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More thoughts about Stage-Gate®


We often hear that Stage-Gate ® equates to Phase Gate and that it is tied to development. If you search Wikipedia, you are directed to something called the Phase Gate Process. The article explains it as "a phased approach for making investment decisions" but then cites Phase Gate as something NASA created for development and defines Stage-Gate ® as a variant of Phase Gate. According to Wikipedia, "Phase Gate processes are often called front-end loading or big design upfront" processes, but this really isn't the case. In today's episode, I share my perspective of Stage-Gate ®, from its upfront parts to development, launch, and retirement. I highlight the people you need in a stage gate to make effective decisions and why determining the decision to make is vital. I explain the stages of a classic Stage-Gate ® model, including phase 0, scoping, building the business case, development, testing and validation, and product launch. I explore how you might stifle creativity and flexibility, whether development should occur before or after the market assessment and business case, and how to determine when you are ready for testing and validation. I also share why it used to be rare that products would get killed or put on hold during or after the testing and validation stage and how that changed when the coronavirus hit, when many products that were due to launch no longer had a market or would be insensitive to launch.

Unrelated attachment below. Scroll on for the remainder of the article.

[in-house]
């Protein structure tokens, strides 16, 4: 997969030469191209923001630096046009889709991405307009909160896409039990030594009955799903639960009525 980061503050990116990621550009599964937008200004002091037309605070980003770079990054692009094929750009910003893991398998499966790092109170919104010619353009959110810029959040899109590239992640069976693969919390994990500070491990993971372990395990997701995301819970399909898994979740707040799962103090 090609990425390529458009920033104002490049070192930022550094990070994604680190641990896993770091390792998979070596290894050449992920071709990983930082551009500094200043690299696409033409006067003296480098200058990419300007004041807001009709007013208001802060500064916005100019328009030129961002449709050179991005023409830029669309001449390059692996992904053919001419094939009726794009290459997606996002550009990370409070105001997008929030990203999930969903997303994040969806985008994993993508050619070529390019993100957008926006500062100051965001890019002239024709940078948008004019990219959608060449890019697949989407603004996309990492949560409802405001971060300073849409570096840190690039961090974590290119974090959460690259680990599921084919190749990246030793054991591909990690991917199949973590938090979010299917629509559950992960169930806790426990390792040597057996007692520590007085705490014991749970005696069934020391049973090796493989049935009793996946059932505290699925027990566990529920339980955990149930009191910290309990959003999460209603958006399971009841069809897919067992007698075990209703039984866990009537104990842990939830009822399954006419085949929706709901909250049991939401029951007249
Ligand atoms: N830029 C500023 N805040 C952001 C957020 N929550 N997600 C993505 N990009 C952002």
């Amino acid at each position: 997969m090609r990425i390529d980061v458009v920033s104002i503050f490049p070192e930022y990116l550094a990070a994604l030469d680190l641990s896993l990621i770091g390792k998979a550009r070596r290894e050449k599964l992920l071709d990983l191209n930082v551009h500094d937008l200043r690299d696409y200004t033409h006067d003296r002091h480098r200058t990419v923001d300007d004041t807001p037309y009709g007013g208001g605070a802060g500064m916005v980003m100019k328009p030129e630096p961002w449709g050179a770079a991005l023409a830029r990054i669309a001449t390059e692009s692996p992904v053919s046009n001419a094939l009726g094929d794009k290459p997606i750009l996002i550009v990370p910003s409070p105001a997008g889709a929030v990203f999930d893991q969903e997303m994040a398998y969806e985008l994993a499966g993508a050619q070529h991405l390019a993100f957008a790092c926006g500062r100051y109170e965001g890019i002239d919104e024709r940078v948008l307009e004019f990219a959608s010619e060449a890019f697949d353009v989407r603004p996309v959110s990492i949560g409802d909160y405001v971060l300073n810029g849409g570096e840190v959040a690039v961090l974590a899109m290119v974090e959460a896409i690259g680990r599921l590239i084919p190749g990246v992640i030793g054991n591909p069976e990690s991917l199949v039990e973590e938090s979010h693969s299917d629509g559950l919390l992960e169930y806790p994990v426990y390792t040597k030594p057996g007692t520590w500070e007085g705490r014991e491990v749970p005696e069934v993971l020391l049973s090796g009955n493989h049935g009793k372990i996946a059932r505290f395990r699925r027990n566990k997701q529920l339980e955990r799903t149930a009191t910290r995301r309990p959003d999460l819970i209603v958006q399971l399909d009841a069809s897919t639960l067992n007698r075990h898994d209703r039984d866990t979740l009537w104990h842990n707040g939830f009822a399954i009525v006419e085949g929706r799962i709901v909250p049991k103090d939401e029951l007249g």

"Stage-Gate® is mostly about reducing risk. It is not about getting things done." - Paul Heller

This week on Innovation Talks:
  • Why the upfront parts should be lean and about quick screening while dealing with imperfect information
  • How score cards bring order and why Stage-Gate® is not about development
  • Comparing tunnels and funnels and the differences between Stage-Gate® and project management
  • Why the gate is the most crucial part of the process and the governance of who should be involved in making decisions
  • The elements that make good portfolio management
  • How the decision of a single product release to the market is often a portfolio decision
  • The parts of a Stage-Gate® model and where - and where not - to take a heavy approach
  • What happens after a product launch and why the portfolio process should be extended to cover products in the market
Resources Mentioned:

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